Bittern was also the reward for another local nature reserve established in north Hampshire, Fleet Pond. The pond is actually quite a large lake, fringed with extensive reedbeds and patches of willow scrub, surrounded by heathland and birch scrub. After a period of barren Bittern winters, the species appears to have reappeared in recent seasons, and although never easy to see, one or two now typically winter. Small parties of Bearded Tits frequent the reeds during late autumn and winter, and Siskin and Redpoll are a major feature of the surrounding woodlands. Wintering birds on the pond itself include Teal, Shoveler, Pochard, Tufted Duck, Cormorant, Canada Goose, Water Rail, Snipe and Pintail, with many of the wildfowl species staying on to breed. During the summer, Reed, Sedge and Grasshopper Warblers inhabit the reeds, whilst Nightingale, Wood Warbler and Tree Pipit can be heard in the surrounding woodland and scrub. It really is amazing that such a small reserve could attract such a variety of species throughout the year, especially considering how close to a large housing estate it actually is.

Reed Bunting by Andy BrightFurther south in Hampshire along the border of the New Forest are the Blashford Lakes, a collection of ponds, lakes, and gravel pits, both used and disused. Up until recently the whole area (about fourteen lakes and pits in total) was private with no access to the public at all as many of the pits where still being excavated. Recently two of the lakes have been opened up to the public, with marked footpaths around them and parking facilities. Viewing hides have been erected along some of the roads overlooking the larger lakes, new footpaths have been opened that give closer views of the lakes that are still private and one of the lakes has been given over to recreational activities, particularly water skiing. The whole area has become an important site within the region for winter wildfowl. The main species are Wigeon, Gadwall, Teal, Shoveler, Pochard and Tufted Ducks, with smaller numbers of Pintail, Goldeneye, Bewicks Swan and the occasional Smew and Goosander. Green, Wood and Common Sandpipers are regular on passage, as are Ospreys. Many of the ducks also breed on the lakes and pits, joined by Common Tern, Ringed and Little Ringed Plover. The lakeside vegetation and scrub is rich in birdlife too with breeding Turtle Dove, Lesser Whitethroat, Nightingale, Reed Bunting, Cetti's, Sedge, Reed and Garden Warblers. In all, the process of turning the disused gravel pits from commercial excavation works to an area good for birds and for the local community to enjoy the outdoors, has been a complete success.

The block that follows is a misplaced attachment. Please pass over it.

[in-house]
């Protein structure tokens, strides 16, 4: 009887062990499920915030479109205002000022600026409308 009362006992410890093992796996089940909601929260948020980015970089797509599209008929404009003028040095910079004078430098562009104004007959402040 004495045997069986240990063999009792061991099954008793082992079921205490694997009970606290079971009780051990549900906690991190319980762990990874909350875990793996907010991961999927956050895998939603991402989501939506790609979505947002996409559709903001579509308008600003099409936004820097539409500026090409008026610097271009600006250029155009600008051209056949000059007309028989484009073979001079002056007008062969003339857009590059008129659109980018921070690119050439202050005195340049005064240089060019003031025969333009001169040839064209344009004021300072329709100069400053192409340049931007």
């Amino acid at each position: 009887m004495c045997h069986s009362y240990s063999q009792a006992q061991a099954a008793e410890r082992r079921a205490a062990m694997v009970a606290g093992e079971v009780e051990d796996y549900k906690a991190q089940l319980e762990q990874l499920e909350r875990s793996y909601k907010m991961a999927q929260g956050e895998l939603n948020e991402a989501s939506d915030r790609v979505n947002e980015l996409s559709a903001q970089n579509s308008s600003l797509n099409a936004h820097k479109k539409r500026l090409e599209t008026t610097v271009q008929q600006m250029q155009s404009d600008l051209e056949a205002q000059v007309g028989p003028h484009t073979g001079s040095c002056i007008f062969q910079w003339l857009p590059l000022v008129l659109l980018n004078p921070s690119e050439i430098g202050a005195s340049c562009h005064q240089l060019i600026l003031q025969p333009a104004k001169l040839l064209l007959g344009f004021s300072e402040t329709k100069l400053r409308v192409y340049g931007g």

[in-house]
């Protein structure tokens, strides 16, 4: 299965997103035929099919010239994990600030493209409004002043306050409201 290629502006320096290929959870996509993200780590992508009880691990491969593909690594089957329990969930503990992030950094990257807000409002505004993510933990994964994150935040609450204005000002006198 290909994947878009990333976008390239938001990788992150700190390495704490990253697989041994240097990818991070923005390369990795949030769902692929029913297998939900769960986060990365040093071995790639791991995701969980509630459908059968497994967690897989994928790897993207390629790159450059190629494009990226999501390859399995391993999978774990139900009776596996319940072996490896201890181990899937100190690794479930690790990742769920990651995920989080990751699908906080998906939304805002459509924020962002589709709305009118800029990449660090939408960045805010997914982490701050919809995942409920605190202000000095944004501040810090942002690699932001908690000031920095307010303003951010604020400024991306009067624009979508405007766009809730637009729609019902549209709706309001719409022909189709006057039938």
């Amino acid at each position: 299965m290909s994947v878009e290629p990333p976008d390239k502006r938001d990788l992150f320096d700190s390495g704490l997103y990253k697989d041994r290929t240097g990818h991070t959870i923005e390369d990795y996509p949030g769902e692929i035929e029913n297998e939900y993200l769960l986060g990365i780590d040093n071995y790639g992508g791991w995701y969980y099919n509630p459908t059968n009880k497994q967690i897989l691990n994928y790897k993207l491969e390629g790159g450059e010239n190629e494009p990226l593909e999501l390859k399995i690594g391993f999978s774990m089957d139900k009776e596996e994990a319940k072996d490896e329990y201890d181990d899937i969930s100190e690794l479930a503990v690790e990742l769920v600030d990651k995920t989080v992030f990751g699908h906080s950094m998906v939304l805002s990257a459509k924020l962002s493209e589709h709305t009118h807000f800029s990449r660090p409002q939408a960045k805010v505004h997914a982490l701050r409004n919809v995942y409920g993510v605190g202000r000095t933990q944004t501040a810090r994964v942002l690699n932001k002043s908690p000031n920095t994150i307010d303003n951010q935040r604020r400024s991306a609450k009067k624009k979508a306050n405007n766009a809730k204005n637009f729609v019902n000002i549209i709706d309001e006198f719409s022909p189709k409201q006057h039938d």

As competition for housing space intensifies the need for these small wildlife havens will become more and more important, particularly those which are already enclosed by urban areas. They need to be protected from further development and managed to provide the optimum conditions within the small area for as many bird species and other animals as possible.

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Steve Portugal has been birding for many years, previously worked for the RSPB, and is hoping to start a PhD soon. He is currently doing Farmland surveys for the BTO and RSPB.